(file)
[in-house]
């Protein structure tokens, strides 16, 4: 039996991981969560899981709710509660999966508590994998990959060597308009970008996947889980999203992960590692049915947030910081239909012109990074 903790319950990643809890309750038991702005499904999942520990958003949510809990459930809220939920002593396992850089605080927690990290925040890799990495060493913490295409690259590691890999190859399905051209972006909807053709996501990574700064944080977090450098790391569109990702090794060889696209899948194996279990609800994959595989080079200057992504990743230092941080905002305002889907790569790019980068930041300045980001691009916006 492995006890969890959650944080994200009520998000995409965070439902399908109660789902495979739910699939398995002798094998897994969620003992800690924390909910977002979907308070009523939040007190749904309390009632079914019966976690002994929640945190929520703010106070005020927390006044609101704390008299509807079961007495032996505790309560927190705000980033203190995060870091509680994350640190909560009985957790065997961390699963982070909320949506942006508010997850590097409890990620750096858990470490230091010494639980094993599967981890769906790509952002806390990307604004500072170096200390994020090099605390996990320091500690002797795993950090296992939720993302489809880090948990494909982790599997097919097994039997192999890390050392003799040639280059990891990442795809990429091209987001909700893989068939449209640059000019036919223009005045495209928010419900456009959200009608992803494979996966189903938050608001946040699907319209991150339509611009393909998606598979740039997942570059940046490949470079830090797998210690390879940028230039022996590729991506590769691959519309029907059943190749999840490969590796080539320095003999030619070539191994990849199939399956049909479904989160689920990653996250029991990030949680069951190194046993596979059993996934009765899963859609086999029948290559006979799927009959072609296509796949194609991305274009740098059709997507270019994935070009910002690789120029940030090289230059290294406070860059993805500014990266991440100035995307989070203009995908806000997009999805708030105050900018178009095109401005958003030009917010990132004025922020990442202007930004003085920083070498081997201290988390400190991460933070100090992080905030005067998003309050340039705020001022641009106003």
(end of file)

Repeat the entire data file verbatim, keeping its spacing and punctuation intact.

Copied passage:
[in-house]
């Protein structure tokens, strides 16, 4: 039996991981969560899981709710509660999966508590994998990959060597308009970008996947889980999203992960590692049915947030910081239909012109990074 903790319950990643809890309750038991702005499904999942520990958003949510809990459930809220939920002593396992850089605080927690990290925040890799990495060493913490295409690259590691890999190859399905051209972006909807053709996501990574700064944080977090450098790391569109990702090794060889696209899948194996279990609800994959595989080079200057992504990743230092941080905002305002889907790569790019980068930041300045980001691009916006 492995006890969890959650944080994200009520998000995409965070439902399908109660789902495979739910699939398995002798094998897994969620003992800690924390909910977002979907308070009523939040007190749904309390009632079914019966976690002994929640945190929520703010106070005020927390006044609101704390008299509807079961007495032996505790309560927190705000980033203190995060870091509680994350640190909560009985957790065997961390699963982070909320949506942006508010997850590097409890990620750096858990470490230091010494639980094993599967981890769906790509952002806390990307604004500072170096200390994020090099605390996990320091500690002797795993950090296992939720993302489809880090948990494909982790599997097919097994039997192999890390050392003799040639280059990891990442795809990429091209987001909700893989068939449209640059000019036919223009005045495209928010419900456009959200009608992803494979996966189903938050608001946040699907319209991150339509611009393909998606598979740039997942570059940046490949470079830090797998210690390879940028230039022996590729991506590769691959519309029907059943190749999840490969590796080539320095003999030619070539191994990849199939399956049909479904989160689920990653996250029991990030949680069951190194046993596979059993996934009765899963859609086999029948290559006979799927009959072609296509796949194609991305274009740098059709997507270019994935070009910002690789120029940030090289230059290294406070860059993805500014990266991440100035995307989070203009995908806000997009999805708030105050900018178009095109401005958003030009917010990132004025922020990442202007930004003085920083070498081997201290988390400190991460933070100090992080905030005067998003309050340039705020001022641009106003």